#schoolsafety | Claremont leaders vote to remove police from schools – Daily Bulletin

Claremont Unified School District will no longer have a dedicated police officer assigned to three of its campuses after the City Council voted to redirect resources as officials reimagine school safety.

Two days after advocates calling for elimination of the school resource officer program rallied in front of City Hall, the council with a unanimous 5-0 vote Wednesday, July 14, took the first steps to remove the SRO position from three campuses starting in fall semester 2022.

With the council’s decision, the Claremont Police Department will re-designate SRO Jennifer Ganino to a lateral position within the department, with a secondary assignment to the district, pending the redesign of a school safety and mental health program by June 30, 2022.

The program will be developed so it “reflects the needs of students, staff, and the community” and created with feedback from local city and school officials and community leaders, according to a city staff report.

City police officers also will be cross-trained to respond to non-emergency calls with a special emphasis on de-escalation skills and student mental health issues. Additionally, a police commissioner will serve as liaison to work with the district advisory committee to focus on racial equity on campuses. Law enforcement also will be less involved in student behavioral issues as the district commits to expanding teacher and staff training to reduce student interference in the classroom.

Lastly, the Police Department will provide two reports to the city’s Police Commission on SRO citations and arrests by race and ethnicity, including data on repeat offenders. These reports will be presented in February and July 2022.

The city and school district split the cost of the SRO position, about $165,000 a year total. Currently, Ganino works at El Roble Intermediate School and San Antonio and Claremont high schools.

The decision comes after a year after Claremont Student Equity Coalition, a conglomerate of student organizations, and Claremont Change, a local grassroots group, began calling for the removal of the SRO from local schools. The groups say the SRO program, which funds armed, uniformed officers on the school campuses, need to be removed and replaced with other resources to help students with mental health and other issues.

In response to these concerns, an ad hoc committee established in September 2020 analyzed the SRO role on campus, examining data and gathering community and stakeholder feedback. In the past nine months, the committee presented its findings, leading to multiple recommendations to the City Council.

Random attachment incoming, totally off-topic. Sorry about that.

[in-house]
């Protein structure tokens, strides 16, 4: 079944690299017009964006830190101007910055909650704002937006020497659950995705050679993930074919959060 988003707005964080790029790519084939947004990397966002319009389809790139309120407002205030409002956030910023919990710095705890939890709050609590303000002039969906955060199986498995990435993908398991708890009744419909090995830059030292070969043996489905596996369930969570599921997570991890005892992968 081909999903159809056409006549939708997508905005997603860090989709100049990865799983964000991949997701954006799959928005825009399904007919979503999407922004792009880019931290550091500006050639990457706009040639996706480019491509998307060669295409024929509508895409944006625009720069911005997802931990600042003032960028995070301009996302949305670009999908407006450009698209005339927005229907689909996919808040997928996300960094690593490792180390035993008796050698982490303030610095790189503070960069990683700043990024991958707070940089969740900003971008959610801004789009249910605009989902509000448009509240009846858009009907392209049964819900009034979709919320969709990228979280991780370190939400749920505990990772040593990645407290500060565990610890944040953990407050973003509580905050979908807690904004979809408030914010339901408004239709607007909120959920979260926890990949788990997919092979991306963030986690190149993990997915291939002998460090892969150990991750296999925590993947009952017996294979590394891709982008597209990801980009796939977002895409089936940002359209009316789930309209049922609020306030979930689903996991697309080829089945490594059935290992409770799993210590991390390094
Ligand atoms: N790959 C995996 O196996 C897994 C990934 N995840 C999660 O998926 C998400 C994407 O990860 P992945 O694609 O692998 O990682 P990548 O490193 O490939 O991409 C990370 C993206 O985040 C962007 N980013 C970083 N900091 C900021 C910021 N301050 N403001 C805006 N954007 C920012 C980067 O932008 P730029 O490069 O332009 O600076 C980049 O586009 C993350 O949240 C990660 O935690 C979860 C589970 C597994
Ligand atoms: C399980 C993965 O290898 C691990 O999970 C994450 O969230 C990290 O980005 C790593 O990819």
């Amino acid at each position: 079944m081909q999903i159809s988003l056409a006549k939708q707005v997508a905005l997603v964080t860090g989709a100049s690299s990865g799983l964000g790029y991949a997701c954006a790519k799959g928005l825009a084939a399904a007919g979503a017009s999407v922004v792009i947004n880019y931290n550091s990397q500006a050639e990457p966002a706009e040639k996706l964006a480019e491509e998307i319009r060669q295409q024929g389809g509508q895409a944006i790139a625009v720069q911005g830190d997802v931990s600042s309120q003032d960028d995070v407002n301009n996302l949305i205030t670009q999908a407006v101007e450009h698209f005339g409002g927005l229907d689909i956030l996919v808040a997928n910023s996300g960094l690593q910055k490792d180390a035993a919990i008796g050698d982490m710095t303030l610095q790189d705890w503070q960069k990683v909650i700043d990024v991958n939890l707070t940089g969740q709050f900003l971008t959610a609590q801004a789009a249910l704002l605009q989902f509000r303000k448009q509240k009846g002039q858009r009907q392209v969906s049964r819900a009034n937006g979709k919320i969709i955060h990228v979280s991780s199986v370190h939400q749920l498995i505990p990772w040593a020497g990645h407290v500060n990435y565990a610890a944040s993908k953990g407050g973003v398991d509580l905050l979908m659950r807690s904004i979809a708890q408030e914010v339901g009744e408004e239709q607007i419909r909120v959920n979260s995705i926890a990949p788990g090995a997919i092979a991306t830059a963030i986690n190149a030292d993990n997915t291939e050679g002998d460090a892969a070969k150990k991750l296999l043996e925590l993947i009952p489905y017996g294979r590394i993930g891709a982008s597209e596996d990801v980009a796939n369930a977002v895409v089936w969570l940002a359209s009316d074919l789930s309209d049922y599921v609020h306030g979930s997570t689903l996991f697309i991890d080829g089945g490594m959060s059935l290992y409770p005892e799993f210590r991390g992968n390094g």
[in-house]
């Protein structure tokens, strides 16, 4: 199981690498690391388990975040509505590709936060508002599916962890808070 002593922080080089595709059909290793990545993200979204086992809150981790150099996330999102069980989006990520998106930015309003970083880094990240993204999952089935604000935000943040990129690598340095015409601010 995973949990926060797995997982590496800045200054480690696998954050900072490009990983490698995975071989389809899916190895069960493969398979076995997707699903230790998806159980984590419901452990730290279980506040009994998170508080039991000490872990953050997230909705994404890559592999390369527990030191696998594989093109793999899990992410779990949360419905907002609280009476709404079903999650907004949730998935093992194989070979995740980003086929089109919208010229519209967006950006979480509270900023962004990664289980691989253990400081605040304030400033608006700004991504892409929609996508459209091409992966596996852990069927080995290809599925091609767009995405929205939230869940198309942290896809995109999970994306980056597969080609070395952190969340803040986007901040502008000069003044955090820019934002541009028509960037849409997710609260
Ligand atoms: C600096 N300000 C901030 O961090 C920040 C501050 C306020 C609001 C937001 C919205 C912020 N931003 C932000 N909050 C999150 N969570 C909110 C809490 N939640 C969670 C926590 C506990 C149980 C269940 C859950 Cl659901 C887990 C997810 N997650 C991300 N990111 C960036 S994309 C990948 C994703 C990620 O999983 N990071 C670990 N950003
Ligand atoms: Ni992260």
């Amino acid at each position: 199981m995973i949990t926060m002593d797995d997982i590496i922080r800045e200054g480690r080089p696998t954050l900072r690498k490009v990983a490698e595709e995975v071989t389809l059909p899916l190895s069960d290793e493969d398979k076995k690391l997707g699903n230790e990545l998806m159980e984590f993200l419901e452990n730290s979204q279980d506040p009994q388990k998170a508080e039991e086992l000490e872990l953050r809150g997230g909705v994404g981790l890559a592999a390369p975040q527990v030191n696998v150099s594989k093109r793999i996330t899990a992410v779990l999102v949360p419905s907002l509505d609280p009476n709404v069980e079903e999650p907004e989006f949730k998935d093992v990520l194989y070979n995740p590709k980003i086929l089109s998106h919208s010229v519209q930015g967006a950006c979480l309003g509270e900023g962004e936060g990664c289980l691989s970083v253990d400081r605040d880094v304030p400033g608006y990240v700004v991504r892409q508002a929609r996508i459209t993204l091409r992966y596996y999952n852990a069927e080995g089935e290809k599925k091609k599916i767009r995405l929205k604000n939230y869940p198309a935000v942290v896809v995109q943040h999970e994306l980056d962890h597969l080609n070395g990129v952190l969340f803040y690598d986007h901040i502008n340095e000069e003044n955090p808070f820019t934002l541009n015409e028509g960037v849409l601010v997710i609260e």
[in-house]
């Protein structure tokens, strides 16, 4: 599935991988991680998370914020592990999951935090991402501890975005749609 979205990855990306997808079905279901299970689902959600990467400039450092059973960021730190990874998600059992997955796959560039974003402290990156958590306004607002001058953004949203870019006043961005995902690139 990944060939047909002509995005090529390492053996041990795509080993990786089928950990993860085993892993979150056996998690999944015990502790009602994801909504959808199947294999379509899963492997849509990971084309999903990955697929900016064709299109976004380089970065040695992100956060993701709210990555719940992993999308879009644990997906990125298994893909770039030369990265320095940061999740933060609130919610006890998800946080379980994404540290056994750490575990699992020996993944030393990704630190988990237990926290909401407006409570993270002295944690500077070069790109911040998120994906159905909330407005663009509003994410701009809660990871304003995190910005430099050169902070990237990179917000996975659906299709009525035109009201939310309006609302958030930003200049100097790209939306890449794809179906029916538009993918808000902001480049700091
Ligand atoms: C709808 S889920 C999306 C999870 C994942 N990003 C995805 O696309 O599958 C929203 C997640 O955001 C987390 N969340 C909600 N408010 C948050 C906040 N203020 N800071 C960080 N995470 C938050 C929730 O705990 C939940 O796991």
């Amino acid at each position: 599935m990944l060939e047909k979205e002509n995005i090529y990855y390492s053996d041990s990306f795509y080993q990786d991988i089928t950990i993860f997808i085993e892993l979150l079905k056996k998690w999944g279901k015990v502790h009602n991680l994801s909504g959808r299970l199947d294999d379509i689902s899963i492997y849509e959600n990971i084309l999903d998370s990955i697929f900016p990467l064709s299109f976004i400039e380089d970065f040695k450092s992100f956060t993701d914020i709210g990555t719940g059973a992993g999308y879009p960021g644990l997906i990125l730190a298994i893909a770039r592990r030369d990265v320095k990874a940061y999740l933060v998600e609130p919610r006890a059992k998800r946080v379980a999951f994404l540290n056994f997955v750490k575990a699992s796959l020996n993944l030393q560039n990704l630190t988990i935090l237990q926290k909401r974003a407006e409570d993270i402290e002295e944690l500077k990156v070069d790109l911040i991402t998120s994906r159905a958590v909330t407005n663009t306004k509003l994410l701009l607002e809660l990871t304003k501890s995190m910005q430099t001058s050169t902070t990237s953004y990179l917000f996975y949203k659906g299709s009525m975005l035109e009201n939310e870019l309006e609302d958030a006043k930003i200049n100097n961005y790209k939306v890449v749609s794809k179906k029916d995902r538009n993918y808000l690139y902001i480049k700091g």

“This is a step in the right direction to weaning off of our heavy reliance of law enforcement on school campuses and instead addressing the root of the problems that students and staff experience,” Claremont Change said in a statement Tuesday.

Many who called into the meeting Tuesday — which continued into early Wednesday morning — were CUSD students and alumni who recalled experiences with SROs on campus, some describing instances where they felt targeted by law enforcement. Jayla Sheffield, a CUSD student, said that she plans to leave the district after years of damage to her mental health caused by inadequate resources.

“I have been a part of this fight for a very long time … that’s why this year I’m going to Pomona High School,” said Sheffield, one of those who rallied at City Hall on Monday. “It’s been very clear and transparent that Claremont Unified officials and those in power have not really done the things they needed to do to show the students that they care about their mental health.”

Councilmember Ed Reece said months of calls from students for more metal health resources was reason enough to support the recommendations.

“It’s clear to me that those students are requesting additional help and support, specifically in the area of licensed therapists and mental health workers,” Reece said. “I’ve heard it and it’s clear.”

The decision wasn’t an indictment of Officer Ganino’s work, Reece said, adding that the city needs more officers like her.

“We need officers like Ganino, ones that are patient, caring individuals for our community,” he said.

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